ANTIGONISH – After 18 days of shooting in Windsor, Halifax and Chester, the feature film Dawn, Her Dad & the Tractor wrapped today in Antigonish.
Writer and director Shelley Thompson, completed the first Telefilm-funded feature film in Nova Scotia since COVID-19 paused the film industry. The film about a trans woman returning home to her small town was supported by the LGBTQ+ diverse cast and crew across Nova Scotia, which was key to Thompson’s vision.
“While they are transitioning, trans people need the support of family, loved ones and community. This story is meant to reflect that and what we found working in Antigonish is that love and support,” says Thompson. “I hope the love and support we see on screen translates to other communities that need to embrace their LGBTQ+ communities in the way this one has.”
Dawn, Her Dad & the Tractor is the emotional story of a young trans woman reuniting with her estranged father. John Andrew MacGinnis (Robb Wells, Trailer Park Boys) is about to bury Miranda, his wife and helpmate on their Nova Scotian farm, who’s died too young of breast cancer. When a beautiful young woman with a startling resemblance to Miranda appears on his porch the day after her death, an odyssey towards understanding begins. John Andrew’s estranged son Donald is now Dawn (Maya Henry, For Nonna Anna), and she’s come home to mourn her mother and keep her promise to repair her relationship with her dad.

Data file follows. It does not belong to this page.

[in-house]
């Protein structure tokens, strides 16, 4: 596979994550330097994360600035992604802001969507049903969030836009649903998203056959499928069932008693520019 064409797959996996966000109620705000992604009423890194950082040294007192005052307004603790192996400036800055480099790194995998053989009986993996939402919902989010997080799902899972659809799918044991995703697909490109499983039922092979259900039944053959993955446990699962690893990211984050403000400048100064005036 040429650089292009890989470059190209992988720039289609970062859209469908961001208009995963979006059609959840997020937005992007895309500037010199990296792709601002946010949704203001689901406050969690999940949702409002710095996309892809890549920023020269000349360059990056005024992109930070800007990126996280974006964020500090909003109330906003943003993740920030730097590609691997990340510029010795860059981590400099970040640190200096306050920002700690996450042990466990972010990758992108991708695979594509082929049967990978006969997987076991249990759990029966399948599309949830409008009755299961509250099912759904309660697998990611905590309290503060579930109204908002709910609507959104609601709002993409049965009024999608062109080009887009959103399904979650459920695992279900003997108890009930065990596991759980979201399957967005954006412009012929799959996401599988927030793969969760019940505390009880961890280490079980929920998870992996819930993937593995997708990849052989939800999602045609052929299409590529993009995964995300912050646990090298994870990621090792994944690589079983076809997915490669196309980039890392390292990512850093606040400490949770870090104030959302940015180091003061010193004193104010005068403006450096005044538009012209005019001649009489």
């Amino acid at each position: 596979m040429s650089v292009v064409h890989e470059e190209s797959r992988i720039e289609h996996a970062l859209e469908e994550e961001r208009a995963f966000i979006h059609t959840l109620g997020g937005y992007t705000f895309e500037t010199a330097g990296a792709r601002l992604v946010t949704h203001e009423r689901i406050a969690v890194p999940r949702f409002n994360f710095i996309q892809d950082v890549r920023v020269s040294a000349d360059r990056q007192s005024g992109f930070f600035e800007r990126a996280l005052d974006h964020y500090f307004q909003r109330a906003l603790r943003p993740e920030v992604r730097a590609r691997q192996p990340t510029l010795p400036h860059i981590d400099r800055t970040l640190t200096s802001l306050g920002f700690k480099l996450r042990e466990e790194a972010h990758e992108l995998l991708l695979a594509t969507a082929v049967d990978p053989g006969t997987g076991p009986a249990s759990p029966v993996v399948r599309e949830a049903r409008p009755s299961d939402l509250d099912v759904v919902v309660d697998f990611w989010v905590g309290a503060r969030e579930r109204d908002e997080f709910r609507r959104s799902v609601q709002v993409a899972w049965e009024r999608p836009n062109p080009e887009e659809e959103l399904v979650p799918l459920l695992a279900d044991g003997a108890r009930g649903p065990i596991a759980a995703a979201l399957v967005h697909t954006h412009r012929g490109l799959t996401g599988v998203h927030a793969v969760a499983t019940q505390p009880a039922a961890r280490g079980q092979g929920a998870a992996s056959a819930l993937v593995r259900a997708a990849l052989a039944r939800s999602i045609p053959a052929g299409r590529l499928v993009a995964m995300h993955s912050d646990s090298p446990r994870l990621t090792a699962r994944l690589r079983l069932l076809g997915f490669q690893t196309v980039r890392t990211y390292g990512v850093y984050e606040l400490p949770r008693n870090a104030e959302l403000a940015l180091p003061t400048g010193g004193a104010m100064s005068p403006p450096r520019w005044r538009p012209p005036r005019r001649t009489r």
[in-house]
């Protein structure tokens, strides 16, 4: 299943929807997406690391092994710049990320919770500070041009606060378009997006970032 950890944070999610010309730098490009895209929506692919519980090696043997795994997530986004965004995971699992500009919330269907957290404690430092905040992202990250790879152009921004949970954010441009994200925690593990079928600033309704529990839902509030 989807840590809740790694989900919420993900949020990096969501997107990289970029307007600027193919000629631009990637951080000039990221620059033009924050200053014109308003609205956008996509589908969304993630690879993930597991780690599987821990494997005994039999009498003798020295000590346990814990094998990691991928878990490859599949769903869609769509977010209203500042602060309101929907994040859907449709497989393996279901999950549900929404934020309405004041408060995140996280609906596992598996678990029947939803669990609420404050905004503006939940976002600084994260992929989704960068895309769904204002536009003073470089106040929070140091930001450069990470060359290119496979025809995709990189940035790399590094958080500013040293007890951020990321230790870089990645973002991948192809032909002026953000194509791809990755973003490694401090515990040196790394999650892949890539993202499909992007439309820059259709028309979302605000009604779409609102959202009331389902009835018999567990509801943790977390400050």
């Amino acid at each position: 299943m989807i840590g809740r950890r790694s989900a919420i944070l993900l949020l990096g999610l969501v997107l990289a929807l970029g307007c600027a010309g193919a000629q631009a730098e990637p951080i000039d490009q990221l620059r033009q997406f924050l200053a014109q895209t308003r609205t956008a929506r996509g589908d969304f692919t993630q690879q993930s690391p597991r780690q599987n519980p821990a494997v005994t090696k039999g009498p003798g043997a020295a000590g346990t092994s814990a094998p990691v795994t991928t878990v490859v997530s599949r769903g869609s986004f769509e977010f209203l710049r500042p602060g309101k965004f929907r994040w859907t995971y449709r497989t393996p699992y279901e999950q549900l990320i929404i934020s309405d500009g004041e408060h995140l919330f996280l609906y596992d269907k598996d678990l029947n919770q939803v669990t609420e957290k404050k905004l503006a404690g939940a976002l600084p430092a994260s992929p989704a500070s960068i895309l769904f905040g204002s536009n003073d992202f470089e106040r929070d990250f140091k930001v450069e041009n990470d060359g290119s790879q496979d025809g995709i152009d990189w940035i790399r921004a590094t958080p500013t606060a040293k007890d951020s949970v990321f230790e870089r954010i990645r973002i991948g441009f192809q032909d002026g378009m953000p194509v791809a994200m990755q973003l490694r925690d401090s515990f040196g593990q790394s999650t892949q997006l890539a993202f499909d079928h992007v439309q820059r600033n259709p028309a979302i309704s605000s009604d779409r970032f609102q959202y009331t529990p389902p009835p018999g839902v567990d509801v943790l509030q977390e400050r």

“On behalf of the cast and crew, I would like to thank the communities that supported the film and hosted the production. There are many local organizations and people who deserve thanks,” says Terry Greenlaw, producer. “We extend our warmest gratitude to the towns, counties, shops and services that have helped us along the way.”
Dawn, Her Dad & the Tractor will stream on Crave in 2021. It was awarded the 2018 WIDC Feature Film Award; selected in 2018 by the NYC WRITERS’ LAB (Meryl Streep/Nicole Kidman); one of 10 international scripts selected by the BREAKING THROUGH THE LENS – UK & CANNES 2019; script development supported by The Canada Council, Nova Scotia Communities Culture and Heritage, The Harold Greenberg Fund and Telefilm Canada.